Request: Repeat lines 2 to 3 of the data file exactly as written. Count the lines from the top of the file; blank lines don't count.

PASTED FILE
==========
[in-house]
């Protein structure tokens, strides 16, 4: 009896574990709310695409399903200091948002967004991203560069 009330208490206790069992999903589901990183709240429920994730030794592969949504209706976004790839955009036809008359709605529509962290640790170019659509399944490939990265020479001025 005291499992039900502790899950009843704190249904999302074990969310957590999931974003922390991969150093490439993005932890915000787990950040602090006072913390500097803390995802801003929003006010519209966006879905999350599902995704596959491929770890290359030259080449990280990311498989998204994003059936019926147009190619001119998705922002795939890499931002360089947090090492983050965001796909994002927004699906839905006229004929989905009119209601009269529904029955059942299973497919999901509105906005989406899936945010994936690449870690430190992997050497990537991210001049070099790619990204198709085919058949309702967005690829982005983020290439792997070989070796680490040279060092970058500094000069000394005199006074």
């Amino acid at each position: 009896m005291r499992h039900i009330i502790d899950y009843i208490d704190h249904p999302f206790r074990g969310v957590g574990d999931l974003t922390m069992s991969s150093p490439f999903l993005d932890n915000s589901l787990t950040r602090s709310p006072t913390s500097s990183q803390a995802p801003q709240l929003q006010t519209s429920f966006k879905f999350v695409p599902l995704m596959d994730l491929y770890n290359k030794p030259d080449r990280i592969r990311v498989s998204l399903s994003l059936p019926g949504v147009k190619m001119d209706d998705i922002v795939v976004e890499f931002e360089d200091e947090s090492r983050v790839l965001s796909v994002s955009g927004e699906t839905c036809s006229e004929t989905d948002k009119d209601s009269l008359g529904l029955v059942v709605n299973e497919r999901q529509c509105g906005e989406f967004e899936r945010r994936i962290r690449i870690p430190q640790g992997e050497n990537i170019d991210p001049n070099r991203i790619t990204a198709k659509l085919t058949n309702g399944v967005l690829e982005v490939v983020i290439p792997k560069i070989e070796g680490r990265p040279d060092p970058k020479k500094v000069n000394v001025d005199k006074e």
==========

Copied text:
């Protein structure tokens, strides 16, 4: 009896574990709310695409399903200091948002967004991203560069 009330208490206790069992999903589901990183709240429920994730030794592969949504209706976004790839955009036809008359709605529509962290640790170019659509399944490939990265020479001025 005291499992039900502790899950009843704190249904999302074990969310957590999931974003922390991969150093490439993005932890915000787990950040602090006072913390500097803390995802801003929003006010519209966006879905999350599902995704596959491929770890290359030259080449990280990311498989998204994003059936019926147009190619001119998705922002795939890499931002360089947090090492983050965001796909994002927004699906839905006229004929989905009119209601009269529904029955059942299973497919999901509105906005989406899936945010994936690449870690430190992997050497990537991210001049070099790619990204198709085919058949309702967005690829982005983020290439792997070989070796680490040279060092970058500094000069000394005199006074």
């Amino acid at each position: 009896m005291r499992h039900i009330i502790d899950y009843i208490d704190h249904p999302f206790r074990g969310v957590g574990d999931l974003t922390m069992s991969s150093p490439f999903l993005d932890n915000s589901l787990t950040r602090s709310p006072t913390s500097s990183q803390a995802p801003q709240l929003q006010t519209s429920f966006k879905f999350v695409p599902l995704m596959d994730l491929y770890n290359k030794p030259d080449r990280i592969r990311v498989s998204l399903s994003l059936p019926g949504v147009k190619m001119d209706d998705i922002v795939v976004e890499f931002e360089d200091e947090s090492r983050v790839l965001s796909v994002s955009g927004e699906t839905c036809s006229e004929t989905d948002k009119d209601s009269l008359g529904l029955v059942v709605n299973e497919r999901q529509c509105g906005e989406f967004e899936r945010r994936i962290r690449i870690p430190q640790g992997e050497n990537i170019d991210p001049n070099r991203i790619t990204a198709k659509l085919t058949n309702g399944v967005l690829e982005v490939v983020i290439p792997k560069i070989e070796g680490r990265p040279d060092p970058k020479k500094v000069n000394v001025d005199k006074e």